I’ve got a very short story with a twist for you today:
Scene: a street corner in Chicago.
LeVar’s mouth was cotton dry with fear.
He was surrounded by a group of 18th Street Boys showing guns. As a Loco Boy he was fair game and LeVar knew they would toy with him before killing him.
LeVar’s thoughts turned back into his past. He saw his mother and father, alive then, smiling at him and telling him he was a smart boy. He was protective of his little sister Diedre. He was a good son.
A police siren shrieked somewhere nearby. Startled by the sound LeVar looked around him for an opening. There were four of them. Heavily armed, bad ass killers, with no souls. Their dark eyes were pinpoints of hate.
Just yesterday someone warned LeVar that some 18th Street Boys were looking for him. He said quit messing around with one of their women, they’re crazy. He should have listened to his homie.
LeVar rallied his courage. His voice sounded high and almost girlish as he told them he was sorry and that he would give them all a lot of money if they let him live. One of the gang knew who LeVar was. His uncle, who he lived with, was a rich retired athlete.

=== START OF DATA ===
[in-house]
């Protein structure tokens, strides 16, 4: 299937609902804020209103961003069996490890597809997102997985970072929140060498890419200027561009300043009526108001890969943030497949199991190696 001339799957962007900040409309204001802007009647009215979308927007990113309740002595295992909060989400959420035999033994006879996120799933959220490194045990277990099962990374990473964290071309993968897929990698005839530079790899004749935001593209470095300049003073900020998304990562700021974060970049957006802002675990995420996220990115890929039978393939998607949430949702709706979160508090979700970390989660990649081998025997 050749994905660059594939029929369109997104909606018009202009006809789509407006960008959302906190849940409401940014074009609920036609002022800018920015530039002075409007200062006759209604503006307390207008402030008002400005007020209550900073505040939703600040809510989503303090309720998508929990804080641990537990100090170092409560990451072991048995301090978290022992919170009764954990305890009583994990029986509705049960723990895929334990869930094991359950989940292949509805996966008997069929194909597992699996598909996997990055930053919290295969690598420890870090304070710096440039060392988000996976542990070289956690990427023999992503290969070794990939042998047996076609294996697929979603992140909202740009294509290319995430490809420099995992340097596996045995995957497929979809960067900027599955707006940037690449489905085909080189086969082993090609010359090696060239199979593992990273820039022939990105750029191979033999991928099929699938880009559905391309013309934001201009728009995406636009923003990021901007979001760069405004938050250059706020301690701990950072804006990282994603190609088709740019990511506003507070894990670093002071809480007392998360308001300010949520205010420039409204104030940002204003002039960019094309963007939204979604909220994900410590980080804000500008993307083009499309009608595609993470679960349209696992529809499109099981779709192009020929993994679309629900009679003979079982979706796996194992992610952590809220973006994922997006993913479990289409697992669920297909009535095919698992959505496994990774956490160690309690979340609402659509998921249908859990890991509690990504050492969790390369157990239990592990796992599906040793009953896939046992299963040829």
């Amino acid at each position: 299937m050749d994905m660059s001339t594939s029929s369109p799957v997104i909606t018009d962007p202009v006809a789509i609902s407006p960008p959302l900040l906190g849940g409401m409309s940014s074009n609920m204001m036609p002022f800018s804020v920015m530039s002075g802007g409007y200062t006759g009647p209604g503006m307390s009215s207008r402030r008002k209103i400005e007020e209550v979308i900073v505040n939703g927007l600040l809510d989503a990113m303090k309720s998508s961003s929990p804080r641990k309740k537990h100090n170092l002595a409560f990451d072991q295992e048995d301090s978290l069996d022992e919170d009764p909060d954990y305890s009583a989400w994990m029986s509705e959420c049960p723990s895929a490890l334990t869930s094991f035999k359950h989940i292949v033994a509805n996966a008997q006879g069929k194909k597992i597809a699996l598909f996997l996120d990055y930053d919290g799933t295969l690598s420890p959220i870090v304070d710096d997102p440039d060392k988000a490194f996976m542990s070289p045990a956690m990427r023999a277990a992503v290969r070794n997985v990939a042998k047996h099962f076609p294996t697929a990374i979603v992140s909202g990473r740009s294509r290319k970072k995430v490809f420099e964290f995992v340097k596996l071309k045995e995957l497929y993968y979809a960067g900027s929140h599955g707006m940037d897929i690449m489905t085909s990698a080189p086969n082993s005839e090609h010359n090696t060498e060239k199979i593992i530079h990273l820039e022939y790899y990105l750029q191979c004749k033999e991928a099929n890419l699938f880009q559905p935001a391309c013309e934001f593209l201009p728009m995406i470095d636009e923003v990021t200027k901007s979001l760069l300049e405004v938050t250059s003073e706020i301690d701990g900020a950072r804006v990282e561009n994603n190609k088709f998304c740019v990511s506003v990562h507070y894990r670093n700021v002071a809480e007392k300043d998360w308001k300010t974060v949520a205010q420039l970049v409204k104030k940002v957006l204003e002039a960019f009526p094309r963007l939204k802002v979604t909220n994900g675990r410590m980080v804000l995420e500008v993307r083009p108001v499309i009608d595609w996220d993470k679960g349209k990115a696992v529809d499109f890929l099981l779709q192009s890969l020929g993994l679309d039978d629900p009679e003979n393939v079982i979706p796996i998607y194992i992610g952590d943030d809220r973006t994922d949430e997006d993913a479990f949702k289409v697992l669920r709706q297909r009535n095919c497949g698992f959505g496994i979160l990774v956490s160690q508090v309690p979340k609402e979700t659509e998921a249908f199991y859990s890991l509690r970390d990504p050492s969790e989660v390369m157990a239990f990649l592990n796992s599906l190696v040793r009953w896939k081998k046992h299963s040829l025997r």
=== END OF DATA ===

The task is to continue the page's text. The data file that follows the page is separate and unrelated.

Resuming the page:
The possibility that LeVar could come up with a lot of money had them thinking. Silence while LeVar sweated. Waiting for their answer. The leader put his Glock down and walked up to LeVar…breathing in his face he was so close.
We want a million dollars. Tomorrow. Call your uncle. LeVar pulled his cell phone out of his back pocket. In moments his fate would be decided. When his uncle came on the line and he explained the situation his uncle simply said, “Where do they want it delivered?”
A rush of relief that he was going to live made LeVar’s body tremble with joy.
When the police discovered the body of a young black man full of bullet holes on 18th Street, they sighed and went to work on the crime scene. Another death. They knew who did it. What they didn’t know was why.
My apologies to the great American writer Ambrose Bierce who wrote the classic “An Occurrence at Owl Creek Bridge,” one of the most famous and frequently anthologized stories in American literature.
As It Stands, Bierce’s story showed there was no glory in war. My take on it is there’s no glory in being a gangster.